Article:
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WIM 6: The Kipling Problem

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I got an e-mail yesterday that made me realize that I had been less than clear.  The example in the post before this one, about how various people read Clifford Pyncheon in The House of the Seven  Gables, is about left wing criticism.  Only the left finds gay people in books from eras whose authors would not have imagined putting them there.  The right, when it indulges in bad reading, tends to complain about moral force.  The big complaint about one of the Judy Blume books, for instance, was that the heroine, who had sex with her boyfriend while they were in high school, walked away unscathed, or at least unpunished.

But both bad readers of the right and bad readers of the left have the same problem:  they’re not looking for fiction, they’re looking for sermons.  They want a controlling idea, cleanly executed, like Jonathan Edwards delivering his Sinners at the Hands of an Angry God, or the Marx and Engels of The Communist Manifesto. 

It’s that very fact, that what they’re looking for is a sermon, that they don’t like art unless it is essentially another way of declaring a moral position, that makes them bad readers.   Literature and sermons are not the same thing.  Neither are literature and political tracts.  If fiction is to work well, it has to do what Trollope asked it to do, to show us The Way We Live Now, and if it is to do that, it has to have at least some stake in ambiguity.  The real world is an ambiguous place.

I said, a couple of posts ago, that literature can lie.  The way in which literature most often lies is in cleaning up the characters so that they seem to be coherent in a way real people never are.  The heroes of novels and epics and plays and didactic poetry are one thing, through and through.  Any attempt to “round out” the character by giving him a few flaws are entirely superficial.  The brave hero of your latest techno thriller, who puts his life on the line to bring a whole kindergarten full of kidnapping victims out of the drug lord’s den,  may be an ex-alcoholic who smokes too much, but he will not be a racist bigot. 

If you want to see this problem in action, read the book A Beautiful Mind, and then watch the movie.  The book, being straight biography and not intended as a narrative, is fairly upfront about John Nash’s somewhat less than pretty private traits.  He was, after all, a Southern white male of his generation.  He may have been a genius, and his struggle and victory over schizophrenia was certainly heroic, but as with most of us, that was only part of the story.  The book hands you John Nash whole and lets you decide for yourself if the struggle with schizophrenia makes up for the rest of it.

The movie, on the other hand, takes no chances.   Anything the audience might not like about John Nash is erased.  Schizophrenia is flaw enough, coupled with maybe a little arrogrance, which isn’t exactly a flaw, because the man is a math genius. We see Nash’s brilliant arc through his profession, his love for his wife, his descent into madness, his incredible strength of mind turned to managing an illness he cannot escape from.   We are meant to admire him, and we do.

The problem with this, however, is that it gives us the impression that our heroes need to be all of a piece.  They must not have flaws beyond the minor and superficial.  In the real world, however, heroes are never like this.  The fireman who rushes in to a burning building and saves five children may cheat on his wife and his taxes.  The civil rights leader who advances the cause of justice for a nation may plagarize his dissertation.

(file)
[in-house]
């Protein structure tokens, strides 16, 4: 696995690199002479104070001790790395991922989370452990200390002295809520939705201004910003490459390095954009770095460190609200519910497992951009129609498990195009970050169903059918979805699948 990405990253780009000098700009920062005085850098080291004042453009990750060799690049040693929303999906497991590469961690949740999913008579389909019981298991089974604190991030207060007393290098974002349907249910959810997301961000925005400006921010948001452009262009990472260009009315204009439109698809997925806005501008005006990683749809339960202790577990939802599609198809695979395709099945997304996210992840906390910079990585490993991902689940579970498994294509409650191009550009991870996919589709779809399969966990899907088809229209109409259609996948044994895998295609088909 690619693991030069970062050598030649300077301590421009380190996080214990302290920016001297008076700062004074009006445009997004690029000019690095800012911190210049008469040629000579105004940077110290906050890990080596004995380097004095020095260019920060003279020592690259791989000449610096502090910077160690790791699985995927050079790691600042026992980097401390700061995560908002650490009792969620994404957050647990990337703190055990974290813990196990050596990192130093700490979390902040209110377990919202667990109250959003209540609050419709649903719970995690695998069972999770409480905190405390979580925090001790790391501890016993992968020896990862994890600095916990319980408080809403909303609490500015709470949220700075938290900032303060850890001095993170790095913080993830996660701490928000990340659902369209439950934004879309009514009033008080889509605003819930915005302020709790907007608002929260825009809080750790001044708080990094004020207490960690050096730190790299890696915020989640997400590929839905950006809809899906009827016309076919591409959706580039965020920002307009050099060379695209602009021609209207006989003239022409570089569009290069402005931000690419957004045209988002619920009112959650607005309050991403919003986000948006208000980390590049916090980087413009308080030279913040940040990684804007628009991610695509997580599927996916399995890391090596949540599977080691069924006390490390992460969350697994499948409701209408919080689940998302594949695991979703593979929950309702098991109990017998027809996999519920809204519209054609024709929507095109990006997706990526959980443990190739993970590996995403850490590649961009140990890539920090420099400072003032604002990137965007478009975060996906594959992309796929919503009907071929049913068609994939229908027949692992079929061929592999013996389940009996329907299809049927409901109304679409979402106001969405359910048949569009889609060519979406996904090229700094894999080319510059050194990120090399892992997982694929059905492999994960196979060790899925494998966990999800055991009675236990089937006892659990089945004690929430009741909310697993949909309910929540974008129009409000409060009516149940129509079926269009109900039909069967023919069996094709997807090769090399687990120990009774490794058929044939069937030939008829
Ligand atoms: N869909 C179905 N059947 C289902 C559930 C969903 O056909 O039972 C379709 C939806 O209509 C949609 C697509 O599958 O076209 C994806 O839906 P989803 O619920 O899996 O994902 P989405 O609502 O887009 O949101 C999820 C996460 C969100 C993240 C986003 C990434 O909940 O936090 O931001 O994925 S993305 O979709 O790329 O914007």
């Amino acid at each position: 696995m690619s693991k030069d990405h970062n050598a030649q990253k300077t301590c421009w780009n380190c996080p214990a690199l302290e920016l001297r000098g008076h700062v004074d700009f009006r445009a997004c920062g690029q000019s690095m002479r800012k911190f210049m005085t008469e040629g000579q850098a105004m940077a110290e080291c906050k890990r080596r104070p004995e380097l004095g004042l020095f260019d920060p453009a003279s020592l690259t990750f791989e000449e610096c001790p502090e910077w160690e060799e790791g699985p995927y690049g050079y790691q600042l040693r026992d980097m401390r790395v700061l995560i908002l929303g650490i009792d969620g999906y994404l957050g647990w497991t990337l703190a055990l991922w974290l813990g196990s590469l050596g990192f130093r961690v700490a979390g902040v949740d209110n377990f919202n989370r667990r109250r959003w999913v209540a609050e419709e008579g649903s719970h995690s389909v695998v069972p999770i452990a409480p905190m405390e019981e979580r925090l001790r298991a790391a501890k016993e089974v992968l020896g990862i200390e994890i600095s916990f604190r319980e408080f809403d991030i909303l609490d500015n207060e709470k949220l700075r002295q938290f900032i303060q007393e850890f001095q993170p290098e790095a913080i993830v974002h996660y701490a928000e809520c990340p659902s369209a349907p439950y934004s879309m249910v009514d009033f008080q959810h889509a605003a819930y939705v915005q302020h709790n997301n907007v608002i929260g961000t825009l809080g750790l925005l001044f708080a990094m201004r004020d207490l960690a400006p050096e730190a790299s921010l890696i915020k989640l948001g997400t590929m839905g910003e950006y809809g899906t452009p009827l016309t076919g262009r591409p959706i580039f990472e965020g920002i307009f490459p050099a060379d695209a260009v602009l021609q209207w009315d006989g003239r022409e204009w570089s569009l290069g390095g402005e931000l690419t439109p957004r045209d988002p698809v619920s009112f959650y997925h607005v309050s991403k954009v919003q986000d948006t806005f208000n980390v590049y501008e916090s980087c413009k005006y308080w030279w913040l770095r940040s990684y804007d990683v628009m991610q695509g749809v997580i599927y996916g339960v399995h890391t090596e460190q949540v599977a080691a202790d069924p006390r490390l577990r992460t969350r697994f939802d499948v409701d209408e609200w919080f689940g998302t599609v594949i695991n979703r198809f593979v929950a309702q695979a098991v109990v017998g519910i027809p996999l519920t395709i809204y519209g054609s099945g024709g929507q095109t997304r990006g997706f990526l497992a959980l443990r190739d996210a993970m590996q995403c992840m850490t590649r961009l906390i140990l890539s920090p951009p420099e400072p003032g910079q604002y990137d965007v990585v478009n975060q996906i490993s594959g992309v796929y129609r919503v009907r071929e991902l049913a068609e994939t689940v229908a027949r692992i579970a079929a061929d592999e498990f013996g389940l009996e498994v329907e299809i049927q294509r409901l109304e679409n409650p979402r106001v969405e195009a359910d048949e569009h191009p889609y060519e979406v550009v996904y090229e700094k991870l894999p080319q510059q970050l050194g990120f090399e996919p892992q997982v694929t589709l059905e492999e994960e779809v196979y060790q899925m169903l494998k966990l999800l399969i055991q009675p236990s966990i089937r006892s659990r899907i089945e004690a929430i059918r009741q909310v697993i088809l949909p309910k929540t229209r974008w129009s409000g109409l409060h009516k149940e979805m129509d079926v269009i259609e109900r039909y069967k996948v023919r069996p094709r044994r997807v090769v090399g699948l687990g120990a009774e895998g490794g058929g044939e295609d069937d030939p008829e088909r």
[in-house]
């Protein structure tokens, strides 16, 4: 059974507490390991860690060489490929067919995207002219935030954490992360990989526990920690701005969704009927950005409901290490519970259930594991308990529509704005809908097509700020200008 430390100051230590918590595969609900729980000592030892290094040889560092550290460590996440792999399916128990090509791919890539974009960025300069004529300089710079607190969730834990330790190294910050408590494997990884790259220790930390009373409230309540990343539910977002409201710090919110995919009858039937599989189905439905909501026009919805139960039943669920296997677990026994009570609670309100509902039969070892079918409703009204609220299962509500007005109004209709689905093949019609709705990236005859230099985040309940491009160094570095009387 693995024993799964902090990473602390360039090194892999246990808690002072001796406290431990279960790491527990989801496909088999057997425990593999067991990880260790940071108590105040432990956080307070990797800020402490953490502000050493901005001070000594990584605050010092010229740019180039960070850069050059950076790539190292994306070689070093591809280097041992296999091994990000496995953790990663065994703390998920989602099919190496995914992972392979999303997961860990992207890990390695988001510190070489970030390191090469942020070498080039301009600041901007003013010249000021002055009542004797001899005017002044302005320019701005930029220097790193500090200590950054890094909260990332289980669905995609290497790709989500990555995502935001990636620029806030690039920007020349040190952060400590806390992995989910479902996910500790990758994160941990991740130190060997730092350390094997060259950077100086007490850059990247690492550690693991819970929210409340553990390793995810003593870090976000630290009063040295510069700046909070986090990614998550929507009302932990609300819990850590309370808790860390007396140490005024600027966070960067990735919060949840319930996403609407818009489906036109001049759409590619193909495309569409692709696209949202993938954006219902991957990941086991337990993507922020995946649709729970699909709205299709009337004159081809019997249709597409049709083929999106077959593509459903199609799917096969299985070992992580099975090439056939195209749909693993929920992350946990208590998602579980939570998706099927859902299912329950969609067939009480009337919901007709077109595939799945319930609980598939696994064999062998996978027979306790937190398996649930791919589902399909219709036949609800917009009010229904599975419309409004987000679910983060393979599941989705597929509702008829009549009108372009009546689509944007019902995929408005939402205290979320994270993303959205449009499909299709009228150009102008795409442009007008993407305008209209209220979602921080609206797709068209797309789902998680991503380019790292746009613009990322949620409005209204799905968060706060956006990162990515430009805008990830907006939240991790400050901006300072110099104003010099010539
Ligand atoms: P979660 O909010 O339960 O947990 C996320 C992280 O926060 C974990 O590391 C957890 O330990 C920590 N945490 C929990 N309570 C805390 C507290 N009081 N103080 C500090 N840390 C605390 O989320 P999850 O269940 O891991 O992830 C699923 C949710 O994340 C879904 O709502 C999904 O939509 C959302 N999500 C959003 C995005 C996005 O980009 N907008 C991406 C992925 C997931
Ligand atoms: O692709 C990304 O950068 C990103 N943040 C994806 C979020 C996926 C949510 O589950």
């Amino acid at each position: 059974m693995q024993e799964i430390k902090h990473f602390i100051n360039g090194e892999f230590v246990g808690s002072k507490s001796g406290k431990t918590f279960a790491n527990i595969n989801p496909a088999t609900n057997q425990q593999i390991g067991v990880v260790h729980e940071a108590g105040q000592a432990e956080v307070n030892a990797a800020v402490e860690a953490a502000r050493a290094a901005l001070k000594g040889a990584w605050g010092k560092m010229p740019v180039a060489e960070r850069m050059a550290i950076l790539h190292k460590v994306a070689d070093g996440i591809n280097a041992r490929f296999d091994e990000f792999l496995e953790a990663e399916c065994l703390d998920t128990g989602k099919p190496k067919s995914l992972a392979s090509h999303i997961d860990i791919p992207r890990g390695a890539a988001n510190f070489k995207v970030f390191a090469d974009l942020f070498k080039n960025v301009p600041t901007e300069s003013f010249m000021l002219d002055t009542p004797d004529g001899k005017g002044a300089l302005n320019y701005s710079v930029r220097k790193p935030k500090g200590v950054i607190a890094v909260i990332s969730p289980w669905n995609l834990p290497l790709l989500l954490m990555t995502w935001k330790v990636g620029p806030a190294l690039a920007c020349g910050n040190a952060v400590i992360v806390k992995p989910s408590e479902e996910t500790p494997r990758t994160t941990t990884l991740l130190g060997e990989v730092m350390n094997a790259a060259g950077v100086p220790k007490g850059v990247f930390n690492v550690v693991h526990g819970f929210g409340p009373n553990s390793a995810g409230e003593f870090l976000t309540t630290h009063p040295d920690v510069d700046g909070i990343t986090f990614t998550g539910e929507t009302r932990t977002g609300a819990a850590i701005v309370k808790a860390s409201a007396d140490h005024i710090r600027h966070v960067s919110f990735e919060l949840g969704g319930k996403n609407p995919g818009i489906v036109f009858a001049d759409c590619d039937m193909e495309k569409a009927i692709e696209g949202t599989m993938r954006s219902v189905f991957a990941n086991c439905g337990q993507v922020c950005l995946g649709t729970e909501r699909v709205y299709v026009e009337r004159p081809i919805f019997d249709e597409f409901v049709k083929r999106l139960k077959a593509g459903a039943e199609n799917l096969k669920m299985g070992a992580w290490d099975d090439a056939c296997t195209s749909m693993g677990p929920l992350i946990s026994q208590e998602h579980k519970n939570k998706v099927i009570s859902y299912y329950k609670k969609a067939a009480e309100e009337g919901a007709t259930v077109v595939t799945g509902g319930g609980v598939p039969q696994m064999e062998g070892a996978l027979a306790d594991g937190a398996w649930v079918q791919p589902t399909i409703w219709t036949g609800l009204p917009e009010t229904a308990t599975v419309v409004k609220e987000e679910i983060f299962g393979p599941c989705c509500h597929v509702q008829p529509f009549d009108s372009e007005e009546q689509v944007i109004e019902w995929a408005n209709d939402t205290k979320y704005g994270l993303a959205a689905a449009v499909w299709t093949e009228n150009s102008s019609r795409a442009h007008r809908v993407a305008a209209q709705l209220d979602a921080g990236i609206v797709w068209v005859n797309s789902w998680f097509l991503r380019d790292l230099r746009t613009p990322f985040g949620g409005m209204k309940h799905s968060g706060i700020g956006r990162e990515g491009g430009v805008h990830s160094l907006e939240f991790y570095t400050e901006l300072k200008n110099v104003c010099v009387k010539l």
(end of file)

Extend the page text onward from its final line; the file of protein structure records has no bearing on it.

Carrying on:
Not to recognize this–not to realize that heroism is just as heroic and a hero is just as much of a hero no matter how foul the rest of his life is–is an incredibly destructive thing.   In the long run, it will destroy your faith in everything on earth, from democratic institutions to the holy stae of matrimony.  Heroism lies in the deed, not the person.  And heroism is hard.   Most of us never rise to that level.   The few of us who do often do so in contradiction to a lot of the rest of our lives.

Bad readers of the ideological variety want a false reality.   They want their literature to reflect how the world should be, not how it is.  Not only must their heroes be all of one piece, but the events of the narrative must be all of one piece, too.  A teen-aged girl who sleeps with her boyfriend must get pregnant and see her life ruined–even though that’s only seldom the case in real life.  The nast bully who torments smaller kids and never studies cannot get straight As and perfect scores on his SATS, even though that kind of thing happens all the time.

Literature creates a moral universe and makes us live in it, and bad readers want that universe to have as few kinks–and as little relation to reality–as possible.   The problem is that this kind of writing is almost always incredibly bad.  Think of all those preachy children’s books that were forced down your throat in grade school, or the saccharine “Billy learns a lesson” endings to all those sitcoms.  

Or think, for a minute, about  Rudyard Kipling.

Readers on the right think that “academics” reject Kipling’s work–drum it out of the canon of high art, at any rate–because of what it says, that is, because it is “conservative.”  And that may even be true of some academics.  Getting a PhD, even a good one, does not guarantee that you won’t be a Really Bad Reader, especially these days.

But most “academics,” most literary critics in the scholarly sense, have no problem accepting Henry James, who was definitely a conservative, or T.S. Eliot.  Nathaniel  Hawthorne supported slavery.  Ezra Pound collaborated with Mussolini and only escaped being executed by being declared insane.  There are plenty of conservatives in the canon.  There are even plenty of apologists for Western empire.

The problem with Kipling is not what he says, but the fact that he made up his mind to say it, that he manipulated his material in order to produce work that supported his controlling idea, and it shows.  In fact, it may be that the reason his work is less than that of a James or a Donne or a Dylan Thomas is  precisely that he was successful in keeping that work in ideological line.  The problem with Kipling’s work is the same as the problem with Socialist Realism.   Even when the sentiment is true enough, the exposition is not just wrong, but false.